Bank of England governor Mervyn King warned of "a choppy recovery" for the UK economy today as he braced households for slower growth and stickier than expected inflation.
The Bank's latest forecasts show slower growth than previously thought next year as Chancellor George Osborne's emergency Budget kicks in, while inflation will stay above the 2% target until the end of 2011 due to next January's VAT hike (see the Recession-proof Your Finances guide).
Households will also be squeezed by tighter credit conditions as banks repair their balance sheets, the report adds.
The latest gloom comes after recent surveys showed a sharp slowdown in high street sales, falling house prices and consumer confidence at its lowest for more than a year.
King says the impact of the financial crisis would fade only gradually, with the problems in the banking sector "likely to mean a choppy recovery".
Sterling and FTSE down
The news instantly hit UK markets. The FTSE 100, the index of the leading shares, had fallen by 1.8% by 11.30am today, from 5,376 when the markets opened to 5,278.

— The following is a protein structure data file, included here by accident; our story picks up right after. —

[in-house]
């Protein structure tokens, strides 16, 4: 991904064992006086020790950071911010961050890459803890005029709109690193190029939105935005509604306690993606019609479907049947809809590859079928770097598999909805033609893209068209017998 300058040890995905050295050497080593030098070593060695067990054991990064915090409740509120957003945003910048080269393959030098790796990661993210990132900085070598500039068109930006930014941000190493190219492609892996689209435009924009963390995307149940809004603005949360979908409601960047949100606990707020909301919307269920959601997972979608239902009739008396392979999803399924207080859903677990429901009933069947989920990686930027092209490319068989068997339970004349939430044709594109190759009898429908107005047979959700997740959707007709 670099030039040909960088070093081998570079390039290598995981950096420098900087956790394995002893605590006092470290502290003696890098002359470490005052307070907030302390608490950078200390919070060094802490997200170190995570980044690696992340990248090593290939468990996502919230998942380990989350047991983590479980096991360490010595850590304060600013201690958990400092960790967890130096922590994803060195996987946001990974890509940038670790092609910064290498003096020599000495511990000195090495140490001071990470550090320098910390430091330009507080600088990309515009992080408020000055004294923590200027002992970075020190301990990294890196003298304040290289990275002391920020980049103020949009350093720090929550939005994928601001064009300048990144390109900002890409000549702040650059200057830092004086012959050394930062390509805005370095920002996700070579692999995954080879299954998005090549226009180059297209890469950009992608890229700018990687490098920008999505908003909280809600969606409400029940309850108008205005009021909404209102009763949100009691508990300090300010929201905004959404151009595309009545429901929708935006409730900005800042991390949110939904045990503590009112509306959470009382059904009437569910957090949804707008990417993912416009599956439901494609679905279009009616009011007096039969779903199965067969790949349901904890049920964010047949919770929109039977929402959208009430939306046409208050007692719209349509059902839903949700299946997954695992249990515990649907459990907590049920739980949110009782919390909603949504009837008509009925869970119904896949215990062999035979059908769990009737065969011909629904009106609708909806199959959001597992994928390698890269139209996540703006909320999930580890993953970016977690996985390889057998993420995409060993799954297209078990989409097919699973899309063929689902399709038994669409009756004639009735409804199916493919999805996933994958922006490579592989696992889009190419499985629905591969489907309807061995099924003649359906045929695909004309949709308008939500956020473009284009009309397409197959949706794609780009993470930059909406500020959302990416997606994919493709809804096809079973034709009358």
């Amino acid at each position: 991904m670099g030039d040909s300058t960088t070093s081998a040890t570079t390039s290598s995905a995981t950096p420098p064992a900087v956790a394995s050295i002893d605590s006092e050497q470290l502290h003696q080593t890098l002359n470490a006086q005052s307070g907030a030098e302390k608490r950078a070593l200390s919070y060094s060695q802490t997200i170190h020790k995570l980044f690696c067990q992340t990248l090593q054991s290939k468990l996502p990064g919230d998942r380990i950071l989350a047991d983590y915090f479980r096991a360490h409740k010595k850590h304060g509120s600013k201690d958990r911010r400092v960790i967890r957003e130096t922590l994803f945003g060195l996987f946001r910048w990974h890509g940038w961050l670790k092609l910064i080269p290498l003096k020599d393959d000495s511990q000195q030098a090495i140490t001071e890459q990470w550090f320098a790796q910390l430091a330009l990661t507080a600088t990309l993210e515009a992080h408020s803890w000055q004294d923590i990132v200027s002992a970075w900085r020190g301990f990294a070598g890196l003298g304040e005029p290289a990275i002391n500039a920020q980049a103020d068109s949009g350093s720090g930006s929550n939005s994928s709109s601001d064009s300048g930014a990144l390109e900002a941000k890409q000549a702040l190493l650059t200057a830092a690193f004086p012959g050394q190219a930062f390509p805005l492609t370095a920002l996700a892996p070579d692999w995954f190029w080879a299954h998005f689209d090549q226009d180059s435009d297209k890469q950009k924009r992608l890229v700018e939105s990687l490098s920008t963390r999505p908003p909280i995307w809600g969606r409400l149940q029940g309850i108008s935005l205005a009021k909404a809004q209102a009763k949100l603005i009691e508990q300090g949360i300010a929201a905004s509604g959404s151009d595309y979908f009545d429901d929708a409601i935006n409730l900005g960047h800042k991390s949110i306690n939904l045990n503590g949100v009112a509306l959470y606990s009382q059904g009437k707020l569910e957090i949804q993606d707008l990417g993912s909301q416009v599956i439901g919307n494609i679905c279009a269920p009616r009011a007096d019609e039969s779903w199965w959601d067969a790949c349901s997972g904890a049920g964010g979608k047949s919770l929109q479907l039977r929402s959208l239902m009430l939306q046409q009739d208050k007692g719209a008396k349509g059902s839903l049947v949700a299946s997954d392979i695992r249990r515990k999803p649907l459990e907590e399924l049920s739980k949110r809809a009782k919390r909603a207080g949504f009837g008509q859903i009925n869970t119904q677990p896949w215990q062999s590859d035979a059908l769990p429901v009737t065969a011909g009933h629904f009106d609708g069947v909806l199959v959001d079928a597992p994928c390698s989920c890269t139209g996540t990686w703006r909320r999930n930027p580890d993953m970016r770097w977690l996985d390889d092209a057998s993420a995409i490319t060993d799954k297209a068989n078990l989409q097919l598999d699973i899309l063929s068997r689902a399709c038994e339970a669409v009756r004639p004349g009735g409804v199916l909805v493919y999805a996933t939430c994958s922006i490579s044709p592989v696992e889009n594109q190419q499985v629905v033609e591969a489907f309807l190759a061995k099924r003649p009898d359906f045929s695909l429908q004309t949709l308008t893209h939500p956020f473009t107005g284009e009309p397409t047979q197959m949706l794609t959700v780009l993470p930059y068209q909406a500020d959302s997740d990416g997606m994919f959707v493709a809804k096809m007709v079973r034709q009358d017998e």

The pound also tumbled against the dollar and euro. It fell by 1% to $1.568, its weakest since 30 July (see the Stretch your pound abroad MSE News story).
Against the euro, £1 would have bought €1.21 before the report but €1.20 at 11.30am.
The Bank adds that household disposable incomes would be squeezed as a result of the deficit-tackling measures, with some companies likely to face lower public sector demand.
Households have also become more pessimistic in recent months amid persistent fears over unemployment and subdued wage growth, the report adds.
The Bank's monetary policy committee has already slashed interest rates to a record low of 0.5% and pumped £200 billion into the money supply, but its latest inflation forecasts signal that further action could be on the way.
The projections show consumer prices index (CPI) inflation falling more slowly because of the VAT rise, although CPI still undershoots the Bank's 2% target in two years even without any withdrawal of emergency support measures.
Additional reporting by the Press Association.
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